Nicholas Rowland Clifford was born on October 12, 1930, in Radnor, Pennsylvania, to Henry and Esther Clifford. He attended Episcopal Academy in Newtown Square and later enrolled at St. Paul’s School in Concord, New Hampshire. After completing his BA at Princeton, he served four years in the U.S. Navy as an intelligence officer, including deployments in the Taiwan Strait.
After an honorable discharge from the military in 1956, Clifford pursued a doctorate in the history of British foreign policy at Harvard. During that time, he met Deborah Pickman, who later became a distinguished historian of New England. They married in 1957 and were married for more than 50 years (she predeceased him in 2008). After earning his doctorate in 1961, Clifford was an instructor in humanities at MIT and an instructor in history at Princeton before moving to Middlebury in 1966.
Nick Clifford joined the Department of History at Middlebury College as an assistant professor at the age of 35. Demonstrating a deep commitment to his scholarship, he took the Language Pledge in the summer of 1969 and studied Chinese at the Middlebury Chinese School to gain greater proficiency in the language. He also studied Chinese at the Taipei Language Institute in 1970 and 1971 to further enhance his skills. He later helped to create Chinese language studies at the College and served as dean of the summer Chinese and Japanese schools.
Holder of the William R. Kenan Professorship of History, Clifford served as the chair of the History Department for several years. His talents as an administrator were clear to all, which led to his appointment as the vice president for academic affairs and provost. He also served as the acting president of the College.
His books include Retreat from China: British Policy in the Far East, 1937–1941 (published in 1967); Shanghai, 1925: Urban Nationalism and the Defense of Foreign Privilege (1979); Spoilt Children of Empire: Westerners in Shanghai and the Chinese Revolution of the 1920s (1991); and A Truthful Impression of the Country: British and American Travel Writing in China, 1880–1949 (2001). He also published numerous articles and book reviews in Commonweal, the Journal of British Studies, Pacific Affairs, the Journal of Asian Studies, and other scholarly journals.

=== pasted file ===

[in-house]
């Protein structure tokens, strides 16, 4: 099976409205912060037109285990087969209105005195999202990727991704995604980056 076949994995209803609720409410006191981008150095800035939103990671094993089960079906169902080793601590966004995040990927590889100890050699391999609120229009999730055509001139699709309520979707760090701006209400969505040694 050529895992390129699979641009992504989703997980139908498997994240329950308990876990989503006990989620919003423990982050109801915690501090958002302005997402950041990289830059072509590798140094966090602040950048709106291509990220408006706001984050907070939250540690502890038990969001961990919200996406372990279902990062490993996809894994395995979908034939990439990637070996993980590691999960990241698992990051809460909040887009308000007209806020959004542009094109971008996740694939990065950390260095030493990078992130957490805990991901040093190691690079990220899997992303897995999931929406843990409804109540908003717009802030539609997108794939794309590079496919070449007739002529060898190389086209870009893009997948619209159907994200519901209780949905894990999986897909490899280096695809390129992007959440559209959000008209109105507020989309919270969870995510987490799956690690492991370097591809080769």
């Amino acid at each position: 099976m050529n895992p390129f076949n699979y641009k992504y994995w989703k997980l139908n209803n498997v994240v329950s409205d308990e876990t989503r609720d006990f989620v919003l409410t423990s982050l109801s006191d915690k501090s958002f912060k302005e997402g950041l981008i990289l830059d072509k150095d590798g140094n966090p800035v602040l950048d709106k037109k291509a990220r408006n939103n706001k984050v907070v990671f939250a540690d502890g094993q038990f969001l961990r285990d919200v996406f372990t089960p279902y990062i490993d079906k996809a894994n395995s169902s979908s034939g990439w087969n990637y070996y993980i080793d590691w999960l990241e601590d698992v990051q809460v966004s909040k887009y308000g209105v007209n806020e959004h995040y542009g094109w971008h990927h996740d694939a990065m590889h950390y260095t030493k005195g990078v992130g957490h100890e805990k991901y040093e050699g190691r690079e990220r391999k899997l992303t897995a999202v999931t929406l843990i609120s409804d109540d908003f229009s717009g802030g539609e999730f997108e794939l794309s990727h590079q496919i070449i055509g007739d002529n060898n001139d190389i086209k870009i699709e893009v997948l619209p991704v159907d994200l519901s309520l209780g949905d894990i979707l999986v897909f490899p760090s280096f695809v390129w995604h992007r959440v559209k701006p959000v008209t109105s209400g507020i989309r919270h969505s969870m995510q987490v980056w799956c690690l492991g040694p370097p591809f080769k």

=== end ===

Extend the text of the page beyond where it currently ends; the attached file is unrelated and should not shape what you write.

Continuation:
He wrote his novel The House of Memory (1994) after a visit to Shanghai during the Tiananmen Square massacre in 1989.
Deborah and Nick Clifford coauthored The Troubled Roar of the Waters: Vermont in Flood and Recovery, 1927–1931 (2007), which won the 2008 Richard Hathaway Award from the Vermont Historical Society. The book detailed the catastrophic 1927 floods in Vermont.
And yet all of his stellar accomplishments say little about the direct impact that Clifford had on generations of Middlebury students. To that point, Professor John Berninghausen said: “Nick Clifford was revered by many, many students who had the good fortune to study Chinese history under his tutelage. With his remarkable attention to detail and his capacity for sustained effort, virtually all of Nick’s lectures were extremely clear, well-organized, erudite, and very much to the point.
“Whenever [he was] invited to give a guest lecture in another course, his lecture would be both fascinating and beautifully structured. No one could read a lecture as well as Nick; it sounded as spontaneous and lively as if he were not reading it at all, when in fact he probably had typed out every word. I seriously doubt that any Middlebury history majors writing a senior thesis ever had more individual attention lavished upon their drafts than those who had him as their senior thesis advisor.”
Clifford stepped down from active teaching in 1993. After retirement he served a term on the Connecticut College Board of Trustees, and he continued to write and stay active both in his community and in his field of scholarship. Middlebury College named the Clifford Symposium after Nick Clifford when he retired in 1993. The annual event invites students, faculty, and scholars to explore a different topic at the beginning of each academic year.
Nicholas Clifford passed away on May 25, 2019; he was 88 years old.
Text for this page is taken from Nicholas Clifford’s In Memoriam page written by Middlebury’s Office of Communications and Marketing, from his obituary in the Burlington Free Press, and with contributions from Professor Jim Ralph, Rehnquist Professor of American History and Culture, dean for faculty development and research, and director of the Center for Teaching, Learning, and Research at Middlebury.